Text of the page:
• The “civil rights” movement was a movement for freedom; the idea behind the movement has been co-opted to make it appear to be solely about civil rights, when in fact it was about freedom (119)

Intersectionality in Organizing

  • Organize in a way that makes particular issues identifiable as the people’s issues (pg. 20)
  • When organizing, look for parallels as well as structural connections and make the issue relatable to as many people as possible (20)
  • Create a campaign that focuses on the intersectionality of the issue (e.g. people who want to fight against mass incarceration should also want to fight for Palestinian rights) (21)
  • How to bring movements together is relevant to the language you use and the consciousness you try to form (21)
  • Create a door for people in order to make activist spaces more open and inclusive to those with less knowledge (21)
  • We must change categories which only reflect normative society and create spaces inclusive to those who are not deemed as “normal” by society (101)
  • “We have to extricate ourselves from narrow identitarian thinking if we want to encourage progressive people to embrace these struggles as their own.” (27)
  • Always root your work in the intersectionality of various struggles so as people don’t forget that nothing happens in isolation (45)
  • Whenever you have a social justice movement, you must be able to see the people around whom you are struggling as equal partners in order to be victorious (26)
    • If you see those who you are organizing around as merely beneficiaries of charity, then you lose sight of the struggle, as you are deeming them as inferior (26)
    • Make serious connections with those whom you are organizing around (e.g. form ties with actual prisoners and see their needs etc.) (27)
  • Transform yourself in relationship with the movement; see things as collectives rather than individuals (118)
  • Collective consciousness emerges within the context of social struggles (67)

Intersectionality in Analysis

  • Feminism teaches us to think of things together that appear separate, and separate things that appear together (104)
  • Analyze how the institutional violence of the prison extends to familial and individual relationships (105)
    • Intimate violence is connected to state violence. Where else do perpetrators of violence learn and see acts of “justified” violence? (143)
  • By looking at incarcerated women, we learn more things about the prison system than we would learn solely looking at men (105)
  • “The political reproduces itself through the personal” (106)
    • This analysis understands the extension of state violence into personal relations (106)
  • Understand the connection between public violence and privatized violence  (106)
  • There are intersections between psychiatric institutions, pharmaceutical-industrial complex, and prison-industrial complex (106)
  • G4S, the largest security corporation in the world, also operates centers for abused women–they have grasped the intersection between the prison-industrial complex and rehab in order to make more profits (143)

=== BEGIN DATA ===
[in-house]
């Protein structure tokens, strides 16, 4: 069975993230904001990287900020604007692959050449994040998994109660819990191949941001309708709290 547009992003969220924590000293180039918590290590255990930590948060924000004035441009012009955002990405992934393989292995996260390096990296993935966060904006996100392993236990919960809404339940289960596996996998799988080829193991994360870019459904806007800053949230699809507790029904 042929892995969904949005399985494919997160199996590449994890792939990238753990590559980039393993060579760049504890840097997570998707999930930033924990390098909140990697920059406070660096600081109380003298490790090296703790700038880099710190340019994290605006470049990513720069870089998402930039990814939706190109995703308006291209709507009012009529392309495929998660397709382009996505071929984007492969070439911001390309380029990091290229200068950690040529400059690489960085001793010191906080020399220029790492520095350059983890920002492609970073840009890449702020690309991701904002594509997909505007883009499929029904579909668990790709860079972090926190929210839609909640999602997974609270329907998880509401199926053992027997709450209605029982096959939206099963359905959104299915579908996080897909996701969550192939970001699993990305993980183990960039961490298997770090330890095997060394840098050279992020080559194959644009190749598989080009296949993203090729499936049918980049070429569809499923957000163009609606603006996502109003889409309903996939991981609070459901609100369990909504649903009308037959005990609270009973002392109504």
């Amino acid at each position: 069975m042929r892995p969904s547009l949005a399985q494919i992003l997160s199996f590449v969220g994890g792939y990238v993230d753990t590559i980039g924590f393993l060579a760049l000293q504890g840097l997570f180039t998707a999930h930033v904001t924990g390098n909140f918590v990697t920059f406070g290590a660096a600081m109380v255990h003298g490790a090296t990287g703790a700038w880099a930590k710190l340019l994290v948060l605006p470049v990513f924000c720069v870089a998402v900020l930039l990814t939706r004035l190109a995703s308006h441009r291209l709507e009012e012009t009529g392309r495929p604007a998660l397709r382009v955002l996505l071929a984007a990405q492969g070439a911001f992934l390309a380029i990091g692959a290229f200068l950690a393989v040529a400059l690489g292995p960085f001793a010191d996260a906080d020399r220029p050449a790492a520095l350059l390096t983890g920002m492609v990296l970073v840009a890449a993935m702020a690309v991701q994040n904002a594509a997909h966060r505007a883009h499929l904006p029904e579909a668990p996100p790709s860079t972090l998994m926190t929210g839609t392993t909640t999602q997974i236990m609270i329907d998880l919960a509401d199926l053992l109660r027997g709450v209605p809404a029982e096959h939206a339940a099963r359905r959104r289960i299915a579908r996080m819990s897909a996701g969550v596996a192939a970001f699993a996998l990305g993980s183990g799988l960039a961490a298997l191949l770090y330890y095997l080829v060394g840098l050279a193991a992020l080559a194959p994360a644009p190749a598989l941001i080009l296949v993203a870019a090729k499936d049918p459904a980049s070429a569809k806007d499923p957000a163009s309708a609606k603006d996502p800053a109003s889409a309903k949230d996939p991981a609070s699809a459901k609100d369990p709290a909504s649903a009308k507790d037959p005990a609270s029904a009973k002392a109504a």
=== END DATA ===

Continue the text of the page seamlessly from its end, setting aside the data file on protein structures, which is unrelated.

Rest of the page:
• Education and incarceration have also been linked by G4S for the increase of capitalist profit (57)

Analysis of Institutions, History, and Power

  • It is important to consider how the government defines “bad people” and how they justify why these people should receive punishment, while simultaneously analyzing what that punishment does in the long run (24)
  • The prison serves as a tool to consolidate the state’s lack of care towards certain groups in society and its refusal to address social problems (25)
    • The fastest growing incarceration rate is for women of color; in fact, trans people of color are more likely to be arrested and imprisoned than any other group (59)
  • We cannot understand why the death penalty continues to exist in the u.s. as it does without a proper understanding of the history of slavery in the u.s. (30)
  • The killings by police today represent the unbroken continuation of the murder of Black people in the u.s., from slave patrols to KKK to contemporary police and vigilantes (77)
  • Bombings happened against Black people all the time during the “civil rights” era; why has that era not been referred to as an era of terror? Political motivation behind the use of the term “terror” (141)
  • We often unconsciously continue the work of racism in our own communities and personal relations (89)
  • The inability to understand the complexity of racism results in misconceptions regarding it, such as an independent phenomena of “Black on Black crime” (89)
  • A deep and thorough understanding of racism protects us against deceptive solutions (90)
  • The very concept of freedom must have been first imagined by slaves (67)
  • Observances of revolutionary events by the state often serve as historical closures by portraying the struggle as something of the past rather than an ongoing fight (64)
  • The period of Radical Reconstruction following the civil war had Black people in political power in the south, who brought about free public education to the south (71)
  • People who create and guide social movements are often collectives of the most marginalized in society (118)
    • The alabama bus boycott was led by Black domestic women workers (67)
  • We must stand against the individualism central to neoliberalism that singles out individuals for the achievements of all the people (52)
    • It is a manifestation of liberalism to depict history as the work of a few heroic individuals as opposed to the collective action of the masses of people (2)
  • Education has become so commoditized that people cannot imagine getting an education without thoughts of monetary gain (120)
  • “Learn how to imagine the future in terms that are not restricted to our own lifetimes.” (117)

Leave a Reply

Fill in your details below or click an icon to log in: Logo

You are commenting using your account. Log Out / Change )

Twitter picture

You are commenting using your Twitter account. Log Out / Change )

Facebook photo

You are commenting using your Facebook account. Log Out / Change )

Google+ photo

You are commenting using your Google+ account. Log Out / Change )

Connecting to %s